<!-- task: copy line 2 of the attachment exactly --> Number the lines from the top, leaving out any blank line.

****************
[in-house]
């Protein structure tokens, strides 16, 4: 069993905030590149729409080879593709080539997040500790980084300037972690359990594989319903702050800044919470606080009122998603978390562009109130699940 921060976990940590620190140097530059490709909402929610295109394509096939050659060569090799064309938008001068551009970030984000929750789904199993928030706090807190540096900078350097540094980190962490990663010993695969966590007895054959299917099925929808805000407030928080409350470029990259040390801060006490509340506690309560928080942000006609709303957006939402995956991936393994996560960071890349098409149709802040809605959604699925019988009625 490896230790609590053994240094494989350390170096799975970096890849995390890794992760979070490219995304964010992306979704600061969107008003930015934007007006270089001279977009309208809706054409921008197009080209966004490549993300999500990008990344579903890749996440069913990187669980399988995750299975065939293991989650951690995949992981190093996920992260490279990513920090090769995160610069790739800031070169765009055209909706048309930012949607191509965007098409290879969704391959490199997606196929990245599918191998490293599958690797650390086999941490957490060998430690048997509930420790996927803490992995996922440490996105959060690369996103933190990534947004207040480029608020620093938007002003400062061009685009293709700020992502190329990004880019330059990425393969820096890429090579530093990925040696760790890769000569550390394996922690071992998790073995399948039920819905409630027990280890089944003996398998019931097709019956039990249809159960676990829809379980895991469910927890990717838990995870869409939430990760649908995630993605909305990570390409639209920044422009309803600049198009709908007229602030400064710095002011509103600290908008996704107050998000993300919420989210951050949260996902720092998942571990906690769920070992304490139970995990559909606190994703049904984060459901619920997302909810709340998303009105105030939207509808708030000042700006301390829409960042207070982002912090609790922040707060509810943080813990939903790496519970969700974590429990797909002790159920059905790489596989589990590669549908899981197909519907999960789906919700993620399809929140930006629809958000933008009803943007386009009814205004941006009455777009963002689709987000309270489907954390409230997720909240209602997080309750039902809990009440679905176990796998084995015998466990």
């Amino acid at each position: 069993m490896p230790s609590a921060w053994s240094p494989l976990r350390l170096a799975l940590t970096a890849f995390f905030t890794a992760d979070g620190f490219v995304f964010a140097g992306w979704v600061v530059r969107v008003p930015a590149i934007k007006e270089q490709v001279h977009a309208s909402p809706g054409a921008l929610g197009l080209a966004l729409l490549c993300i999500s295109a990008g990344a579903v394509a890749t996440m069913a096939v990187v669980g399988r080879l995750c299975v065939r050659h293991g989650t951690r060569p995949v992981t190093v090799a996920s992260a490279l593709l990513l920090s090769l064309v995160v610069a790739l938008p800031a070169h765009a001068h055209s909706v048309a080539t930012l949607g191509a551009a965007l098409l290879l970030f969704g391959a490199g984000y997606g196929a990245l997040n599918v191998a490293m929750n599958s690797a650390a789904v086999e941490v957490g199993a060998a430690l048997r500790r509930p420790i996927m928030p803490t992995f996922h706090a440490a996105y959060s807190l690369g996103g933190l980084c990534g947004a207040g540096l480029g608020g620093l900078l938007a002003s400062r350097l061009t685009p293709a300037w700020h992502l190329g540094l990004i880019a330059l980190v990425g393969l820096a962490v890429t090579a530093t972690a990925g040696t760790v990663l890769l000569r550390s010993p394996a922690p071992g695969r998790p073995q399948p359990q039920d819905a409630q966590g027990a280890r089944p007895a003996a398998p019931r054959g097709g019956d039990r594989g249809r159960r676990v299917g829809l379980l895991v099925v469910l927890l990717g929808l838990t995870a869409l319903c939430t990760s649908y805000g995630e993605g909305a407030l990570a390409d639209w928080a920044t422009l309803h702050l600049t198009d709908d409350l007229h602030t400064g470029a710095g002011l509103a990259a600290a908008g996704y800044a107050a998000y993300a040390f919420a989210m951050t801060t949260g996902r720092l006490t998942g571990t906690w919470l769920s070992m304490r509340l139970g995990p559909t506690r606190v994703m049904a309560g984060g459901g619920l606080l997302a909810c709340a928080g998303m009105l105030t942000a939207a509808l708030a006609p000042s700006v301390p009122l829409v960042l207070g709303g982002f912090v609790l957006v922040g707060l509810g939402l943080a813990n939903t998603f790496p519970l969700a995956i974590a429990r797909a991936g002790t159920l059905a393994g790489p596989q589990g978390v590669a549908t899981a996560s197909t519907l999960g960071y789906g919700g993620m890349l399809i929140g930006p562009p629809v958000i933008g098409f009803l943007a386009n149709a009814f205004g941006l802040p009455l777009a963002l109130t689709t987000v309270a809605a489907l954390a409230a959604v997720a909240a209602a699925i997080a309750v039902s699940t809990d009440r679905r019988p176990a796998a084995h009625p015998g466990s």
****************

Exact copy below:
């Protein structure tokens, strides 16, 4: 069993905030590149729409080879593709080539997040500790980084300037972690359990594989319903702050800044919470606080009122998603978390562009109130699940 921060976990940590620190140097530059490709909402929610295109394509096939050659060569090799064309938008001068551009970030984000929750789904199993928030706090807190540096900078350097540094980190962490990663010993695969966590007895054959299917099925929808805000407030928080409350470029990259040390801060006490509340506690309560928080942000006609709303957006939402995956991936393994996560960071890349098409149709802040809605959604699925019988009625 490896230790609590053994240094494989350390170096799975970096890849995390890794992760979070490219995304964010992306979704600061969107008003930015934007007006270089001279977009309208809706054409921008197009080209966004490549993300999500990008990344579903890749996440069913990187669980399988995750299975065939293991989650951690995949992981190093996920992260490279990513920090090769995160610069790739800031070169765009055209909706048309930012949607191509965007098409290879969704391959490199997606196929990245599918191998490293599958690797650390086999941490957490060998430690048997509930420790996927803490992995996922440490996105959060690369996103933190990534947004207040480029608020620093938007002003400062061009685009293709700020992502190329990004880019330059990425393969820096890429090579530093990925040696760790890769000569550390394996922690071992998790073995399948039920819905409630027990280890089944003996398998019931097709019956039990249809159960676990829809379980895991469910927890990717838990995870869409939430990760649908995630993605909305990570390409639209920044422009309803600049198009709908007229602030400064710095002011509103600290908008996704107050998000993300919420989210951050949260996902720092998942571990906690769920070992304490139970995990559909606190994703049904984060459901619920997302909810709340998303009105105030939207509808708030000042700006301390829409960042207070982002912090609790922040707060509810943080813990939903790496519970969700974590429990797909002790159920059905790489596989589990590669549908899981197909519907999960789906919700993620399809929140930006629809958000933008009803943007386009009814205004941006009455777009963002689709987000309270489907954390409230997720909240209602997080309750039902809990009440679905176990796998084995015998466990």